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Report No. 33

48. Decisions under section 499, Indian Penal Code.-

The decisions specifically under section 499, Indian Penal Code also make this amply clear.1-2

The Eighth Exception, to that section at least, requires that, having regard to the facts and circumstances within the informant's knowledge, he might, as an ordinarily reasonable and prudent man, have drawn the conclusion3. The good name and reputation of a person are not placed at the mercy of the credulity or indifference of a negligent reporter4.

1. See Arnold v. K.E., ILR 41 Cal 1023: AIR 1914 PC 116 (119).

2. The decisions are collected in Ratan Lal Law of Crimes, 1966, p. 1343.

3. Cf. Abdul Hakim v. Tej Chander, 1881 ILR 3 All 816 (818) (Straight J.).

4. See case-law reviewed in R. Sankar v. State, ILR 1959 Ker 1951: AIR 1959 Ker 100.

49. We cannot, in this connection, do better than quote the observations of Straight J. in Queen Empress v. Dhum Singh, (1884) ILR 6 ALL 220 (222) (per Straight J.,).

'Under Exception an accusation preferred in good faith to one person, who has authority over another in respect of the subject-matter of that accusation, is not defamation. It will be observed that two ingredients are essential to the establishing of this protection-(i) that the accusation must be made to a person in authority over the party accused; and (ii) that the accusation must be preferred in good faith-that is to say, with such reasonable care and attention on the part of the person making it in first satisfying himself of the truth and justice of his charge, as an ordinary man should be expected to exercise.

I am not at liberty to resort in the present case to the provisions of section 27 of Act 18 18621, which enacts that "in proving the existence of circumstances as a defence under the 2nd, 3rd, 5th, 6th, 7th, 9th or 10th exceptions to section 499 of the Penal Code, good faith shall be presumed, unless the contrary appears", as that Act is not in operation here2. On the contrary, I can only look to section 105 of the Evidence Act, which throws upon the appellant the burden of proving the existence of circumstances bringing the case within Exception 8, and directs the Court prima facie to presume "the absence of such circumstances".'.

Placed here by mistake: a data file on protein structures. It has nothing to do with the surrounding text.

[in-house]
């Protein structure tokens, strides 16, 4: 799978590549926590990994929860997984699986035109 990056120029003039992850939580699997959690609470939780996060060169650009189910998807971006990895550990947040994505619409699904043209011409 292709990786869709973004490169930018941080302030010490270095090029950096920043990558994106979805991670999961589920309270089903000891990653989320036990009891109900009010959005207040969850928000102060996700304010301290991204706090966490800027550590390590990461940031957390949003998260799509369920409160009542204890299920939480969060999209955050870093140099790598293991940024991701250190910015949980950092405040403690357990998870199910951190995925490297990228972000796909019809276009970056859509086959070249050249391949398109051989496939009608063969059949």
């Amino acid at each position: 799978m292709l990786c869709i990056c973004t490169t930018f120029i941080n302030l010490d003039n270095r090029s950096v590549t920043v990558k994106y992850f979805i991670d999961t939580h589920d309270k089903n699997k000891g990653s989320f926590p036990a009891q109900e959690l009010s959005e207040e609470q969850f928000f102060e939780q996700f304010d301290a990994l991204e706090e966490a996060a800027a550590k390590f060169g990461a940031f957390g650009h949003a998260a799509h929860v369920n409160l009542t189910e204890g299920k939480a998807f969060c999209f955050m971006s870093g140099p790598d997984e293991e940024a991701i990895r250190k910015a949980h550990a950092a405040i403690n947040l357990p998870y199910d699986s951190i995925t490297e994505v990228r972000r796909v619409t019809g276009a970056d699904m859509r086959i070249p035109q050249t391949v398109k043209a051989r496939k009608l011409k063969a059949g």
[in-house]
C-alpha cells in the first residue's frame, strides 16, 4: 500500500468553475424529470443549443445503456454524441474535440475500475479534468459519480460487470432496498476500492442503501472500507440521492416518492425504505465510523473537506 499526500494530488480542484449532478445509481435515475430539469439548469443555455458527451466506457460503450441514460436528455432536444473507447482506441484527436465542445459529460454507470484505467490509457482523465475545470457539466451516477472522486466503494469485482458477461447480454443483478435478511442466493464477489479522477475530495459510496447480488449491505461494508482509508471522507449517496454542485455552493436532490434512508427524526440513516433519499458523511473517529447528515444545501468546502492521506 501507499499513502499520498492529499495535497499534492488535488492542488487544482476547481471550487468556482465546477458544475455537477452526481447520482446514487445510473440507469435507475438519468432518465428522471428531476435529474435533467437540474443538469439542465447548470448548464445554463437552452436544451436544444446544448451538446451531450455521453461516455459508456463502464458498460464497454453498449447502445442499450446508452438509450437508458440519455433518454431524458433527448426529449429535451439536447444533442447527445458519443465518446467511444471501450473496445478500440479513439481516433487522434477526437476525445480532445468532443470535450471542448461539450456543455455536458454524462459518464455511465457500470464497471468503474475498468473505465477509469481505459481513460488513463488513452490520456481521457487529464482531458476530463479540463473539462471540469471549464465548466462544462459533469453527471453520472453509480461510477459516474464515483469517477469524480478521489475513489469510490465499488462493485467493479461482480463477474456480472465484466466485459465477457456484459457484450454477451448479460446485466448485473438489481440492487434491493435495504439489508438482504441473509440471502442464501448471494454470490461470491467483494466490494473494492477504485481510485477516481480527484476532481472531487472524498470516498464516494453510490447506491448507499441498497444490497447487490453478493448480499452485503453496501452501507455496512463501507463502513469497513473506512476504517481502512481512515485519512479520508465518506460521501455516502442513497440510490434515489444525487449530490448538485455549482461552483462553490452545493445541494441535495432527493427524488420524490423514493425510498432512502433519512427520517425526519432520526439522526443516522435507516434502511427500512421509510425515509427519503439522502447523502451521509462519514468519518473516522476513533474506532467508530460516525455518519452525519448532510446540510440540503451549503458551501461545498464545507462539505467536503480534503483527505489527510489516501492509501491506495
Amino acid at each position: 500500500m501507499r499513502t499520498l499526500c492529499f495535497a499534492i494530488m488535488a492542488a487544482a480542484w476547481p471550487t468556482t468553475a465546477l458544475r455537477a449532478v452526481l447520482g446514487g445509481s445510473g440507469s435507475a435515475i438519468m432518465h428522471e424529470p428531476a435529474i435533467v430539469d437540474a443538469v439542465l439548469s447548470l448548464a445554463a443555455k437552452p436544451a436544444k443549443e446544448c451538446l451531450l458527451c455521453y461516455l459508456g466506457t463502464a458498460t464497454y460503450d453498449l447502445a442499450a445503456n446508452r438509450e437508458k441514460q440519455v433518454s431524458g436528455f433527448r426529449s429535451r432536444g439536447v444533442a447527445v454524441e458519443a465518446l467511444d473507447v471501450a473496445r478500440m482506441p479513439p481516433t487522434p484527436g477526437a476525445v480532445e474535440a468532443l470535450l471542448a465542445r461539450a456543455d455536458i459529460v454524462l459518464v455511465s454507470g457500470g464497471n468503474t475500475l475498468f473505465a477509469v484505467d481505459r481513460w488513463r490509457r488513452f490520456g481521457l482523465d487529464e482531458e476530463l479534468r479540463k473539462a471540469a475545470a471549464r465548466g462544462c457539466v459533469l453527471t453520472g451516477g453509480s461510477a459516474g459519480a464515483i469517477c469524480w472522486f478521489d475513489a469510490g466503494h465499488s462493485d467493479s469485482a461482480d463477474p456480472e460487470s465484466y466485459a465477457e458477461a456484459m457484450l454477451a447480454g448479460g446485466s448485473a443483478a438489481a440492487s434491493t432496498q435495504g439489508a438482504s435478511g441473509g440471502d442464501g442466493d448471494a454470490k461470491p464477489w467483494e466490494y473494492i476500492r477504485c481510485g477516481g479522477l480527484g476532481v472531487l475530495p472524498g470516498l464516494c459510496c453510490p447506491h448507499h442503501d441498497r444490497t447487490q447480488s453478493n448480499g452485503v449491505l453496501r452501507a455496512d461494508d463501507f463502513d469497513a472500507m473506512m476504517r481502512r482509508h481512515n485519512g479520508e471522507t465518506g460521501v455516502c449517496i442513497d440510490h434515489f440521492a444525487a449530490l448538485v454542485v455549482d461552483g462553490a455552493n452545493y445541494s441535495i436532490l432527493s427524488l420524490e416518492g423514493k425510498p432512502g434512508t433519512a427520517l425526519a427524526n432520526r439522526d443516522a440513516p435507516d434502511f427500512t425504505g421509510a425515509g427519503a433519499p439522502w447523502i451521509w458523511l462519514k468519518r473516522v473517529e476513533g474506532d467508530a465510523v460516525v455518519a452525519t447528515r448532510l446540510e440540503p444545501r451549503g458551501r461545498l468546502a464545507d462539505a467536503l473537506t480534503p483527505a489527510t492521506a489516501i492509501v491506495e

1. The reference seems to be to the Act dealing with Criminal Procedure of the Supreme Court (Act 18 of 1862), repealed by Act 10 of 1882.

2. As to the law in Presidency-towns before 1882, see Shibo Prasad Pandah, 1879 ILR 4 Cal 124 (130) (Prinsep J.).

50. It is not possible for the court to engraft an exception derived from the common law of England or based upon public policy. In a Calcutta case1, Mookerjee, Acting Chief Justice, has discussed the case-law and history of section 499 and the various decisions thereunder, and emphatically stated that the court cannot engraft exceptions derived from the common law of England or based on public policy. In view of the plain language of the Eighth and Ninth. Exceptions, it was pointed out that absolute privilege could not be claimed under those Exceptions.

1. Satish Chandra v. Ram Doyal De, 1920 ILR 48 Cal 388: AIR 1921 Cal 1 (SB).

51. The proper point to be decided under the Eighth Exception to section 499, Indian Penal Code is not whether the allegations put forth by the accused (alleged to be defamatory) are, in substance, true, but whether he was informed and had good reason after due care and attention to believe that such allegations were true.

52. Difficulties do arise in practice in determining whether the accused had reasonable cause to believe1.

"Due care and attention implies a genuine effort to reach the truth and not the ready acceptance on ill-natured belief."2 An honest blunderer can never act in "good faith" within the meaning of the Indian Penal Code, if he is negligent 3-4

1. See for example, Romesh Roy v. King, AIR 1552 Cal 228 (230), para. 6 (complaint of prostitution made by the accused in a petition which he signed on the strength of signatures on the petition made by 40 other persons held protected, reversing the judgment of the lower court).

2. Ganapathia Pillai (in re:), AIR 1953 Mad 936 (937), para. 5 (Ramaswami J.).

3. Ganapathia Pillai (in re:), AIR 1953 Mad 936 (937), para. 5.

4. Superintendent and Remembrancer of Legal Affairs v. Perna Chandra, AIR 1924 Cal 611 (614) (Ninth Exception).

Section 44, Code of Criminal Procedure, 1898 Back

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